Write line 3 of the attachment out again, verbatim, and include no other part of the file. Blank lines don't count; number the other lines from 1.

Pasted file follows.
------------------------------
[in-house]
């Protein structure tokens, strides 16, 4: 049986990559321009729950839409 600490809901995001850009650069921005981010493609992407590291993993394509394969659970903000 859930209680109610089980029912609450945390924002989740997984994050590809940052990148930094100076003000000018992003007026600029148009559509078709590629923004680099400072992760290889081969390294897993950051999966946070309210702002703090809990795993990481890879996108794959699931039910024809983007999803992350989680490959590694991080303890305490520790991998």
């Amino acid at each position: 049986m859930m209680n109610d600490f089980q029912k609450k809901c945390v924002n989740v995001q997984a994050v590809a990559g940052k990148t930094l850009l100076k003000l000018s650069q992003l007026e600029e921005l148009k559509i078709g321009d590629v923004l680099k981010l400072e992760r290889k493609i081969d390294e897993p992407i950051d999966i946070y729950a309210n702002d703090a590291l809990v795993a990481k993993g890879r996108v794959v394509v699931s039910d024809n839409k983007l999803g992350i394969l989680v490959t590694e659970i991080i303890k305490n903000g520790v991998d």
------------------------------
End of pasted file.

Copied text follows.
């Amino acid at each position: 049986m859930m209680n109610d600490f089980q029912k609450k809901c945390v924002n989740v995001q997984a994050v590809a990559g940052k990148t930094l850009l100076k003000l000018s650069q992003l007026e600029e921005l148009k559509i078709g321009d590629v923004l680099k981010l400072e992760r290889k493609i081969d390294e897993p992407i950051d999966i946070y729950a309210n702002d703090a590291l809990v795993a990481k993993g890879r996108v794959v394509v699931s039910d024809n839409k983007l999803g992350i394969l989680v490959t590694e659970i991080i303890k305490n903000g520790v991998d």